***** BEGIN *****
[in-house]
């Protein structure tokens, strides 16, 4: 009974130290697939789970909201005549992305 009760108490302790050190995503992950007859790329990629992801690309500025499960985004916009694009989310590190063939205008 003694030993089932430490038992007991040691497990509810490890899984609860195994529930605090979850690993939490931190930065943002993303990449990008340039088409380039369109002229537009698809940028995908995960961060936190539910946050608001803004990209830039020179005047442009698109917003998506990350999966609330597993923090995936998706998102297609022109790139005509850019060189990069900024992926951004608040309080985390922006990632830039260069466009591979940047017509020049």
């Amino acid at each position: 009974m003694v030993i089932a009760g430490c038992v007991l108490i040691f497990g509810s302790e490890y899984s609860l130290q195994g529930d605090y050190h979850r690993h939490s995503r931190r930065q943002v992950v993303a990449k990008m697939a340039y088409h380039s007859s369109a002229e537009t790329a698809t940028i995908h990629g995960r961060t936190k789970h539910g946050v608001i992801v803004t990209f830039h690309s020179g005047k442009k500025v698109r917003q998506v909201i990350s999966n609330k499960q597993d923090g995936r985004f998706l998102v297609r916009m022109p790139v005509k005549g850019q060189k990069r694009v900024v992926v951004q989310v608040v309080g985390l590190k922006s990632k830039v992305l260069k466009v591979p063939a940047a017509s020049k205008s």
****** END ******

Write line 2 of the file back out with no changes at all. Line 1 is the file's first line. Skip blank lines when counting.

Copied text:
């Protein structure tokens, strides 16, 4: 009974130290697939789970909201005549992305 009760108490302790050190995503992950007859790329990629992801690309500025499960985004916009694009989310590190063939205008 003694030993089932430490038992007991040691497990509810490890899984609860195994529930605090979850690993939490931190930065943002993303990449990008340039088409380039369109002229537009698809940028995908995960961060936190539910946050608001803004990209830039020179005047442009698109917003998506990350999966609330597993923090995936998706998102297609022109790139005509850019060189990069900024992926951004608040309080985390922006990632830039260069466009591979940047017509020049």